U.S. IT salaries rose by 4.25 percent in 2014, the largest increase in six years, according to a survey from IEEE-USA.
The median income for U.S. electrical engineers, computer scientists and other information technology professionals rose from $124,700 to $130,000 between 2013 and 2014, according to the survey of 10,215 IT workers. The survey covers income from salary, commissions, bonuses and self-employment.
The last time that IT salaries rose by more than 4 percent was 2008, according to IEEE-USA. Median salaries rose 4.87 percent that year, to $116,000, then dropped to $113,500 in 2009 as the U.S. and other countries faced an economic slowdown.
The median U.S. IT salary rose just 0.56 percent in 2013, while the annual increases from 2010 to 2012 were between 1.65 percent and 3.96 percent, according to IEEE-USA, an advocacy group focusing on the career and public policy interests of electrical engineers and IT professionals.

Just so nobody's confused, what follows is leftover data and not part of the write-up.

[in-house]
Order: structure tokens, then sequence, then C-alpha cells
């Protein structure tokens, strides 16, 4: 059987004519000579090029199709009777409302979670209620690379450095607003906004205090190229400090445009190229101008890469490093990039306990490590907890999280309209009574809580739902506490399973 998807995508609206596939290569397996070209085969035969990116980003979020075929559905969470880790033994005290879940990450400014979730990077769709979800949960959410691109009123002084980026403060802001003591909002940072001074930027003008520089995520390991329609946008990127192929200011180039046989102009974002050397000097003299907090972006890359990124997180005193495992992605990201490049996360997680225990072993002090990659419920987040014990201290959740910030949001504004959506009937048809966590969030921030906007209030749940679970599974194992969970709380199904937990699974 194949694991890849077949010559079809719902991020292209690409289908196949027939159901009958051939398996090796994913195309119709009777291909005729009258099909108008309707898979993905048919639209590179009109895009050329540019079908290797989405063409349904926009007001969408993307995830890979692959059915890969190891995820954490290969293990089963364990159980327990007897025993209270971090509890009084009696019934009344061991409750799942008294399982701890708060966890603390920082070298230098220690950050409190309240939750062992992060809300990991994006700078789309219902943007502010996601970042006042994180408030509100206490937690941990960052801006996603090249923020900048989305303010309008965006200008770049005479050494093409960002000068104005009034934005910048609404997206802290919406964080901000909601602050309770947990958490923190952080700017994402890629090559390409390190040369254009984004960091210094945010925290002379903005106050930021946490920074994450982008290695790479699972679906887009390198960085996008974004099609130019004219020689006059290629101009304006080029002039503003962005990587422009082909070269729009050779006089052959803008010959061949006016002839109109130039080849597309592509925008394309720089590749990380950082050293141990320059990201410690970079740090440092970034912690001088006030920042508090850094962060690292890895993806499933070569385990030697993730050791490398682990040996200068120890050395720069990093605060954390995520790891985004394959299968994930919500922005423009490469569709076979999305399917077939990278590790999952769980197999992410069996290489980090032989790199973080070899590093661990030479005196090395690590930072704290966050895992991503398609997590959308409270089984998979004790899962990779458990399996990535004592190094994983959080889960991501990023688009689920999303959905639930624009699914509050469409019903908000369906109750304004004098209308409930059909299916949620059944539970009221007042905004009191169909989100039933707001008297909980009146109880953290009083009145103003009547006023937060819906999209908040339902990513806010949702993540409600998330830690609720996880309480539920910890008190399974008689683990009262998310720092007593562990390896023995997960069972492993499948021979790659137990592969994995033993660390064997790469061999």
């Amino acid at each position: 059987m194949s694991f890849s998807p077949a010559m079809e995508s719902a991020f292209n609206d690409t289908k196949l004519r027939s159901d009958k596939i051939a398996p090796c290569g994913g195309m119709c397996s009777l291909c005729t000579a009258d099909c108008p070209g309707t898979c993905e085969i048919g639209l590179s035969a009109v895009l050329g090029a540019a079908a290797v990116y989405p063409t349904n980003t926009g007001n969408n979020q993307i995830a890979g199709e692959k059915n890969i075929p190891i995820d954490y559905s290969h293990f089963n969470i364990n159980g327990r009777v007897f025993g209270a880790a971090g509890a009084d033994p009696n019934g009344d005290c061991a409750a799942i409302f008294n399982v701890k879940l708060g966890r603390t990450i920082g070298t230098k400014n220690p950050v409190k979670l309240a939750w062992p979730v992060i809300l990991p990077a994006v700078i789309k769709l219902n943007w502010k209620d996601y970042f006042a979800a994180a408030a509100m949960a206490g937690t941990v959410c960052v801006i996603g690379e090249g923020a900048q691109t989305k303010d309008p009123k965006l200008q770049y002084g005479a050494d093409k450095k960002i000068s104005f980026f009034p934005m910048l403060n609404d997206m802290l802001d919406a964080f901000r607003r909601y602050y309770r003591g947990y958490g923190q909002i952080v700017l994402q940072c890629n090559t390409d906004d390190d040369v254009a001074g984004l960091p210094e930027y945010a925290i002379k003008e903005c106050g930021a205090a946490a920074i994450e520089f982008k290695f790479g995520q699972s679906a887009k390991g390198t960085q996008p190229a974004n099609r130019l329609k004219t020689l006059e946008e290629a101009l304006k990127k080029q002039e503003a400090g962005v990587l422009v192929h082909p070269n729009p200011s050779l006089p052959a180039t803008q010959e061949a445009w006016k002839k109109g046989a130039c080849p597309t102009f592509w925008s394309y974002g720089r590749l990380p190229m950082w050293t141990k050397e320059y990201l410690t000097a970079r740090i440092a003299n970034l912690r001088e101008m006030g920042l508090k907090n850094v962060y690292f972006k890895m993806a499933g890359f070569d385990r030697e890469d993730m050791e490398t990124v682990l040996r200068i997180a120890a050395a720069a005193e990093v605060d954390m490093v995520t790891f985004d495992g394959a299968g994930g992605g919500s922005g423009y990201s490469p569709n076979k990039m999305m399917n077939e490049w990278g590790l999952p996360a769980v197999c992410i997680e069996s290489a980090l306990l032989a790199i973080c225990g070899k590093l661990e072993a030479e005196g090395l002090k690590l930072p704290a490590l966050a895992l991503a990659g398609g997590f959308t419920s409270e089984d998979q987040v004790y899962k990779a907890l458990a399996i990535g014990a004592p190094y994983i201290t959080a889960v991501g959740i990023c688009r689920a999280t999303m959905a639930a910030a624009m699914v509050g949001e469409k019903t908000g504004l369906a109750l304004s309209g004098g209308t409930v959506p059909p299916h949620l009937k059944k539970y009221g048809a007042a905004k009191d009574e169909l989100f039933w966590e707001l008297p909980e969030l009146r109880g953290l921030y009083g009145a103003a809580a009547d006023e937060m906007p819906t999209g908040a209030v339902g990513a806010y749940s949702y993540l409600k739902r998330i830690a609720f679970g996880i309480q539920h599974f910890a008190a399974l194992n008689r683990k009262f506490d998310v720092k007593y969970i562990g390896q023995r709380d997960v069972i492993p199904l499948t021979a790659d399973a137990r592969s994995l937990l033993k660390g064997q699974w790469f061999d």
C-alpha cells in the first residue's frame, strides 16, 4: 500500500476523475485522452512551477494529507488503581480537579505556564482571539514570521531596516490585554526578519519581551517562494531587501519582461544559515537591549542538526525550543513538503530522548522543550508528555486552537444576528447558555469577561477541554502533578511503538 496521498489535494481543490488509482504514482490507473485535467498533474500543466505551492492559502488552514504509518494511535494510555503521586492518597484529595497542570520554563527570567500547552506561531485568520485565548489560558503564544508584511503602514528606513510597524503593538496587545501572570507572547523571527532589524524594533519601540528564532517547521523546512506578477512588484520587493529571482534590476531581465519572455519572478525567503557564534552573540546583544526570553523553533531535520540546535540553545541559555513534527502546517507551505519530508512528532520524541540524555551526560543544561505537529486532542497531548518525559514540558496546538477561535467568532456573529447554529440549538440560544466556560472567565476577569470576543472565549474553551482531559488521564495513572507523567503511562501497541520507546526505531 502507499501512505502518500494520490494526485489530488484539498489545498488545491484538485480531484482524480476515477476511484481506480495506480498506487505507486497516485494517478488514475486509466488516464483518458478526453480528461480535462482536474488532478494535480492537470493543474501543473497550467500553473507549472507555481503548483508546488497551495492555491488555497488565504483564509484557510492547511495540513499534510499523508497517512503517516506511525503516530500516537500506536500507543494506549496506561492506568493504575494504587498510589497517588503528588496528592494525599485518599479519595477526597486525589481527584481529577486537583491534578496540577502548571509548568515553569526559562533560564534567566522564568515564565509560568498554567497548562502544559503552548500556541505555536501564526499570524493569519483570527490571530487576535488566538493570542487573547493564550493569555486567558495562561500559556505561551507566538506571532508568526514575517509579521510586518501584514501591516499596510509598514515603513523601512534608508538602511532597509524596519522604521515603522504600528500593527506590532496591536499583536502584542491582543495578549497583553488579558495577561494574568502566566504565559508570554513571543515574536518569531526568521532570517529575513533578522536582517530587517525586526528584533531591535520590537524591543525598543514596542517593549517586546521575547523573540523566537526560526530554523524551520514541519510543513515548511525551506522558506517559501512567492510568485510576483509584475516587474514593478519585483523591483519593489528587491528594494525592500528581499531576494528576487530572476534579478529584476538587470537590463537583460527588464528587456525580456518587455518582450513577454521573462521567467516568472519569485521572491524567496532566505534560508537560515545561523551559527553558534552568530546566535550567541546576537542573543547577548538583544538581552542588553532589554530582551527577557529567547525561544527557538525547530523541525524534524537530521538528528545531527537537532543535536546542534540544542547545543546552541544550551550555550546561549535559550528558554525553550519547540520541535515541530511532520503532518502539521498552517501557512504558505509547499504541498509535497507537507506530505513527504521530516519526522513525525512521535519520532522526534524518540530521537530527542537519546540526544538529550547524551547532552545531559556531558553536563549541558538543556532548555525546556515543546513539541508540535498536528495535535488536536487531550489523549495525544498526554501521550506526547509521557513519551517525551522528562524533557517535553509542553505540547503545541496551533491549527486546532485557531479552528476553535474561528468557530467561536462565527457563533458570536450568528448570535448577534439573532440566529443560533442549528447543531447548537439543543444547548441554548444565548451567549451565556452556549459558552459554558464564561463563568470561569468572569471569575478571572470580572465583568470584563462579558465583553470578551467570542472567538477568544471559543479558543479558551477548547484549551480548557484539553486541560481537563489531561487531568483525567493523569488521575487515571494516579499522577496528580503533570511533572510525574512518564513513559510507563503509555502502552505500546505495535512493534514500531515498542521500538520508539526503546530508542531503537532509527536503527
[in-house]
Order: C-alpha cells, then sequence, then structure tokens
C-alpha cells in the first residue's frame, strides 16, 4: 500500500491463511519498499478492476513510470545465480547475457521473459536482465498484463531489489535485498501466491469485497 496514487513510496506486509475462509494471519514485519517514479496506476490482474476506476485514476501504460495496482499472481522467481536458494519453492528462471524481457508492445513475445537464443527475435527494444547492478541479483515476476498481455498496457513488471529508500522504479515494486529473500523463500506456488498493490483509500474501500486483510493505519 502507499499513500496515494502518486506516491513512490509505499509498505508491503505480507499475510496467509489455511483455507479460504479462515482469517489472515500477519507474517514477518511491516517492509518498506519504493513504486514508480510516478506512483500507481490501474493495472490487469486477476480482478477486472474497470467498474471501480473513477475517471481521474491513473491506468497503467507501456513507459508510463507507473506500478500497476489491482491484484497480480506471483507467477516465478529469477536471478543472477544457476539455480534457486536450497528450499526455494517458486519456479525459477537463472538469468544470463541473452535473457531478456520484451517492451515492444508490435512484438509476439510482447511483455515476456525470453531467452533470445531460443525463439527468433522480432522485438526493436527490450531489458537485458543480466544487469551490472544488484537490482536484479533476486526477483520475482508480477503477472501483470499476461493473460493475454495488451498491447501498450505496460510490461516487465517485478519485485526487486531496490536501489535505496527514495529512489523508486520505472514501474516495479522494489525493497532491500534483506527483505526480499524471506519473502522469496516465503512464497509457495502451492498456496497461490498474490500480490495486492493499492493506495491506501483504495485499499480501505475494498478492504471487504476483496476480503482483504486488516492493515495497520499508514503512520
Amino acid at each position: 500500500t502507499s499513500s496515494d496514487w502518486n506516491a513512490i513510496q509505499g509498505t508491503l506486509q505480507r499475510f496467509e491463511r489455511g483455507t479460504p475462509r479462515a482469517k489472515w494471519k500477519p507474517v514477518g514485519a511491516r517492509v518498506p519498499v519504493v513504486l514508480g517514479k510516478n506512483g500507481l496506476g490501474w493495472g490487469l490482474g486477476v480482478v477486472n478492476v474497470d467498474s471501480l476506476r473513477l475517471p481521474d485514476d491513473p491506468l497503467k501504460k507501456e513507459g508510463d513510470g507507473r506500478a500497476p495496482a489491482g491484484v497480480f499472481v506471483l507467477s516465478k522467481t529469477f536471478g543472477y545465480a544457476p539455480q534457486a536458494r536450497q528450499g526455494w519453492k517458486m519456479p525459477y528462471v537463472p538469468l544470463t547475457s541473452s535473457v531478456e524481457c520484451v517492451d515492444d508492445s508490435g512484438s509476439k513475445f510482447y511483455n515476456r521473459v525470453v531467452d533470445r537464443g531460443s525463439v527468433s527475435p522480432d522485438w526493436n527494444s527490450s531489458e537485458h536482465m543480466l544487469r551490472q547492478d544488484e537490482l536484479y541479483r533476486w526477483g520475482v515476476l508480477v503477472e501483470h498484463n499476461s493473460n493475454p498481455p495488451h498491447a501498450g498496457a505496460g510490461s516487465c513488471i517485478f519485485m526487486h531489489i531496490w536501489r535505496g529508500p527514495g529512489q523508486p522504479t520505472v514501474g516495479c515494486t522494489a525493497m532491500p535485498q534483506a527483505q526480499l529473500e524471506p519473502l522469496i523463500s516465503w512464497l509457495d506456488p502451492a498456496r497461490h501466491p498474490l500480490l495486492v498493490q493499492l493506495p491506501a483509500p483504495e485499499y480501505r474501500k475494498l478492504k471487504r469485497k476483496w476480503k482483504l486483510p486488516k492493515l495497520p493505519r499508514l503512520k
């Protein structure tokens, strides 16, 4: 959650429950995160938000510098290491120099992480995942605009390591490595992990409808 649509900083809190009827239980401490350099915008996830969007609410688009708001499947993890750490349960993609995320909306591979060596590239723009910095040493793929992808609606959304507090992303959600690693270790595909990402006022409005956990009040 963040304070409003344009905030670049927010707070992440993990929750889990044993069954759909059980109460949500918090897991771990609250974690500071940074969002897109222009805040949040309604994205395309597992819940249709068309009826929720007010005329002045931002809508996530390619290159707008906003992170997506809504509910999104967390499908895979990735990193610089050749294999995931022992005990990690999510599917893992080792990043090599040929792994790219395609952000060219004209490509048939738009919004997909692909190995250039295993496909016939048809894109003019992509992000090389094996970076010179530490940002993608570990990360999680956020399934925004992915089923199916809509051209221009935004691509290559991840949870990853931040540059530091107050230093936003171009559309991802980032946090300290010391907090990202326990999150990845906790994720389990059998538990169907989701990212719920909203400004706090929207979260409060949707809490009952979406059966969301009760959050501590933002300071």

The highest median incomes for those IT workers surveyed for the 2014 survey were in the areas of communications technology ($150,000), followed by circuits and devices ($143,008) and signals and applications ($141,062).
The lowest median incomes came from workers in industrial applications ($120,000), systems and control ($119,572) and energy and power engineering ($116,175).
IEEE members who completed the 2015 salary survey get five free uses of the IEEE-USA Salary Calculator, an online tool that helps them benchmark their salaries and benefits against other IT professionals.
Computerworld's 2015 IT salary survey, published in April, yielded similar results. Computerworld found that average total compensation increased 3.6 percent in 2014, compared to an average of 2 percent in the three previous years.